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Are these Minions or Rivals ...?

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3 hours ago, Stan Fresh said:

By withholding pertinent information you're making it harder for the players to engage with the game as a whole - story AND mechanics.

Thing is, it's not like you're blocking anything as uncovering the information is pretty easy.

  1. The players can make broad assumptions in most cases. "Look, 50 Stormtroopers!" Fair to assume a goodly number of them are minions.
  2. Spotting a non-minion doesn't take a heck of a lot of skill. "These stormtroopers are wearing black armor, fancy helmets, covered in pockets holding extra powerpacks and grenades, and wielding really nasty looking cut down heavy blasters." These guys are probably not minions.
  3. Once the rolling starts its not hard to figure out the probability of a minon. "Lets see... he rolls two green to search you." Yeah, either galaxy's worst bodyguard... or probably a minion.
  4. Once the blasters start firing it's also easy. "I hit and do 11 damage" ... "Ok he's dead." Yeah. Minion.

The only place you need to with hold is when the players are trying to skip ahead when there's skills abilities and so on specifically to do this.

GM: You come across the bandit camp, it's a pretty good size with lots of bandits going about their business.

Player: How many Bandits?

GM: You see at least 8, there might be more in the tents though.

Player: Are they all minions?

GM: I dunno, why don't you make a Perception, or Warfare, or Underworld, or Education, or Vigilance, or Survival, or literally any other skill that you can justify check and see what you can figure out.

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19 minutes ago, Ghostofman said:

Thing is, it's not like you're blocking anything as uncovering the information is pretty easy. 

I don't want to dismiss your whole post,  but you start out with an inconsistency here. If there's something to uncover then you're covering something.

And if all it takes is some guessing, what is gained by not being upfront about it? How does concealing this info enhance the game experience for everyone?

What's the in-setting logic behind using a skill check to uncover minion status,  by the way? What is the character doing there? Can you give some examples of characters in the movies doing that?

 

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2 hours ago, Stan Fresh said:

If a random stormtrooper and Darth Vader have different stats in your games then the mechanics flow from the story. And if a fight against Vader ends with the newbie PCs running away while a fight against the trooper ends in PC victory then the story flows from the mechanics.

Or is it different in your games?

Yeah, you have a different definition of "story".  You're only looking at a series of incremental causes and effects...that's not a story, it's just an event chain.

The story to me is how the PCs felt, what they thought, were they scared, excited, joyous, or petrified.  Did they achieve or fail their goals, and how will it affect things going forward?

I'm not saying mechanics aren't important, bad mechanics can rob a scene of verisimilitude as well as dumb player questions like "is that a minion".  But I don't let them take centre stage.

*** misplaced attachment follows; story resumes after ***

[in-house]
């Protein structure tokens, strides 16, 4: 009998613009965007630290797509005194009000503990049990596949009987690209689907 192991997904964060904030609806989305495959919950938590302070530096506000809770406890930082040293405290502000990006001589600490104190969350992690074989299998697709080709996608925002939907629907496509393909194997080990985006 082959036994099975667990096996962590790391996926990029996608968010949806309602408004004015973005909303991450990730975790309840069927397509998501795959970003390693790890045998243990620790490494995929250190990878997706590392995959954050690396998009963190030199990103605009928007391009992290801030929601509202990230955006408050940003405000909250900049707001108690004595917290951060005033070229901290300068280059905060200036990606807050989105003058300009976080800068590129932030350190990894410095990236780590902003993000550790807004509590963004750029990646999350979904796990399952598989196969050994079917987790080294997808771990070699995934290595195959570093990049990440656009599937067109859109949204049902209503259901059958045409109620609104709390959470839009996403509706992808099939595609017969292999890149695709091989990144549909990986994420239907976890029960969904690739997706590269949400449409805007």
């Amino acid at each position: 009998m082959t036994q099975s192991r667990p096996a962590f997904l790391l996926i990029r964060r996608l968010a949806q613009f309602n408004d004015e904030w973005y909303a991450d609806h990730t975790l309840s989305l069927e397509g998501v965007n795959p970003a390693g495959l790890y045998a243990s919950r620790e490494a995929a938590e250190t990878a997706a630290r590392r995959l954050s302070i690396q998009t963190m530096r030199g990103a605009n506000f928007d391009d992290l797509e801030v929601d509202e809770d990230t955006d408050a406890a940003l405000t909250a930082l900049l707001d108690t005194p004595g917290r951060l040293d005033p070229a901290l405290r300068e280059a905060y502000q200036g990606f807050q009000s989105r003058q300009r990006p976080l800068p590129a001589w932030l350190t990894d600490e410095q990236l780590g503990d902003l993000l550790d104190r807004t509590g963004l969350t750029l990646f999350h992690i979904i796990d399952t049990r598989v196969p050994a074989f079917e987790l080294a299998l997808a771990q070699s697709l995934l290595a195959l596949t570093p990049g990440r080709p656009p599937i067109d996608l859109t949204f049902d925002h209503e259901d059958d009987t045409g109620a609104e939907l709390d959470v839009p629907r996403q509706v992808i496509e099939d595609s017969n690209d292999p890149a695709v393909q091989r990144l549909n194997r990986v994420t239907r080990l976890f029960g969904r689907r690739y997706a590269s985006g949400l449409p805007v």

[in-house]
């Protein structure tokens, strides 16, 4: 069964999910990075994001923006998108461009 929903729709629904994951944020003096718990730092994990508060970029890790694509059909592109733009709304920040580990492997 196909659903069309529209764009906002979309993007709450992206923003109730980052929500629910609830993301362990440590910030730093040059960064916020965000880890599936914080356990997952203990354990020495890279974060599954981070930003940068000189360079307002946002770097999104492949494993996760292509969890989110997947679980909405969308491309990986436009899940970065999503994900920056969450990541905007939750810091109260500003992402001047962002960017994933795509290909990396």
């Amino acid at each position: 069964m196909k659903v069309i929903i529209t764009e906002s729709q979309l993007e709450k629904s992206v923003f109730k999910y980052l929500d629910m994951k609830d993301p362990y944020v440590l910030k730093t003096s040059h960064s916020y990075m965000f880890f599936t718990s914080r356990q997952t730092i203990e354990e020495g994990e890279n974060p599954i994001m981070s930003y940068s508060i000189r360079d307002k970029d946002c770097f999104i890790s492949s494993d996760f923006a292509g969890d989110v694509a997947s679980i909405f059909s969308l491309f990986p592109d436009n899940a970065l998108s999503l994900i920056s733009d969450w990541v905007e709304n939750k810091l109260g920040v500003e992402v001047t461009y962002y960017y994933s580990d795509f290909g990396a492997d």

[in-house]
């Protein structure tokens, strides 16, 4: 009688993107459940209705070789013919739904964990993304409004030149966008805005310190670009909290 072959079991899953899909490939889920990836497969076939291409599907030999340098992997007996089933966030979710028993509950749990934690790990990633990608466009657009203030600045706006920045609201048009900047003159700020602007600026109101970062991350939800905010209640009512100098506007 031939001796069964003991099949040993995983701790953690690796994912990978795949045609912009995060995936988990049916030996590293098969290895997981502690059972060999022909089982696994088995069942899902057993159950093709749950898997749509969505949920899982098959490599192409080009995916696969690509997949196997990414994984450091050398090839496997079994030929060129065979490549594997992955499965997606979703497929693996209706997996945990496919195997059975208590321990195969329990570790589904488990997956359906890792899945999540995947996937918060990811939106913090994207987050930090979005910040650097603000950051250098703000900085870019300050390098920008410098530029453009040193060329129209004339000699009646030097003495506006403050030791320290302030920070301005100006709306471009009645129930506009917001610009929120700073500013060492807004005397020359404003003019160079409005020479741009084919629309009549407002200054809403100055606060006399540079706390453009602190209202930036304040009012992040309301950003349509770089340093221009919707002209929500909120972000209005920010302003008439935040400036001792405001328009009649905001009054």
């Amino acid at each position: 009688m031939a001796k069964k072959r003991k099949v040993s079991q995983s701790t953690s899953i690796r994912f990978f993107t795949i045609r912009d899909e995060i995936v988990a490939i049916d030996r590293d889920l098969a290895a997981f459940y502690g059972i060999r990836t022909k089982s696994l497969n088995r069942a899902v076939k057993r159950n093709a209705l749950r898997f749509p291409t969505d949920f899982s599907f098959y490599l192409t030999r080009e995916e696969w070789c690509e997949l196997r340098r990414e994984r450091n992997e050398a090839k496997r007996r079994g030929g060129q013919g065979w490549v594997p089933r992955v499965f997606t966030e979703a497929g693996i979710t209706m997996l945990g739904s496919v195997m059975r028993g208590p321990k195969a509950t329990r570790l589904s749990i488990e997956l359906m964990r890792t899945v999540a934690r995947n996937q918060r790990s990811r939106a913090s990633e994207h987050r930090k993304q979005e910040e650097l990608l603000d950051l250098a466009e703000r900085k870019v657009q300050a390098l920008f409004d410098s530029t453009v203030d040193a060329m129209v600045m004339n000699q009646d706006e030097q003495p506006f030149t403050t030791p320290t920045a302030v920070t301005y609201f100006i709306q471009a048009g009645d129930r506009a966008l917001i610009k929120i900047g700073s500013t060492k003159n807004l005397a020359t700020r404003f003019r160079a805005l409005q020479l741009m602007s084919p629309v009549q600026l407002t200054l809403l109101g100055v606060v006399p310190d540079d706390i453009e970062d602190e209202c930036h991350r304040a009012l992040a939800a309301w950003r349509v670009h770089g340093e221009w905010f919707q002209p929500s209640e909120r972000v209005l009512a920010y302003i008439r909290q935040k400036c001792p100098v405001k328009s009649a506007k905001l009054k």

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7 minutes ago, Stan Fresh said:

And if all it takes is some guessing, what is gained by not being upfront about it? How does concealing this info enhance the game experience for everyone?

It's not something you should dwell on, but leaving a little mystery can add some suspense, generate a more open-end feeling, and reward the players that invested in the skills and talents to collect that information.

Example:

You walk into your docking bay, and there's that overweight gangster in a furry vest you owe 10,000 credits, and whose bounty hunter you blasted an hour earlier in the cantina.  With him are a number of his thugs. They're yelling at your ship demanding you come out... guess they haven't noticed you yet.

You are trying to decide if you should use the element of surprise and do something with your blaster, or try and be charming...

Option A:  I make you roll a Perception or Underworld check to gauge your probability of success with a blaster, I can use the check results to feed you information. 

Quote

 

You make an Underworld check, and succeed with 2 Advantage.

Success: "Eight of them of them look super-miniony, but there's one dude in green battle armor and carrying about a dozen different weapons. "

2 Advantage: "His name's like... Boba something. You've heard of him. Seriously nasty  bounty hunter the hutt keeps on retainer. Guy's got a reputation for pulling tough jobs, and rumor is he single-handedly took down an entire merc crew once.  He's NOT a minion, and is probably a Nemesis."

 

Hmmmm... Well you haven't tested it, but Jabba's probably  a Nemesis too, and there's another 8 miniony looking guys.... probably better to talk about how you just landed a charter that will cover your debt 100%...and the interest.

 

Option B:

By comparison lets be up front about it:

Quote

You walk into your docking bay, and there's that overweight gangster in a furry vest you owe 10,000 credits, and whose bounty hunter you blasted an hour earlier in the cantina.  With him are some of his thugs. Jabba is a Nemesis, 8 of his thugs are minions, and there's one guy wearing mandelorian armor and carrying a dozen or so weapons who is a Nemesis.

 

See? Even though both situation introduce the exact same encounter, with the same probable outcomes, Option A feels more open ended where Option B feels more like I'm railroading you to a social encounter.

 

37 minutes ago, Stan Fresh said:

What's the in-setting logic behind using a skill check to uncover minion status,  by the way? What is the character doing there?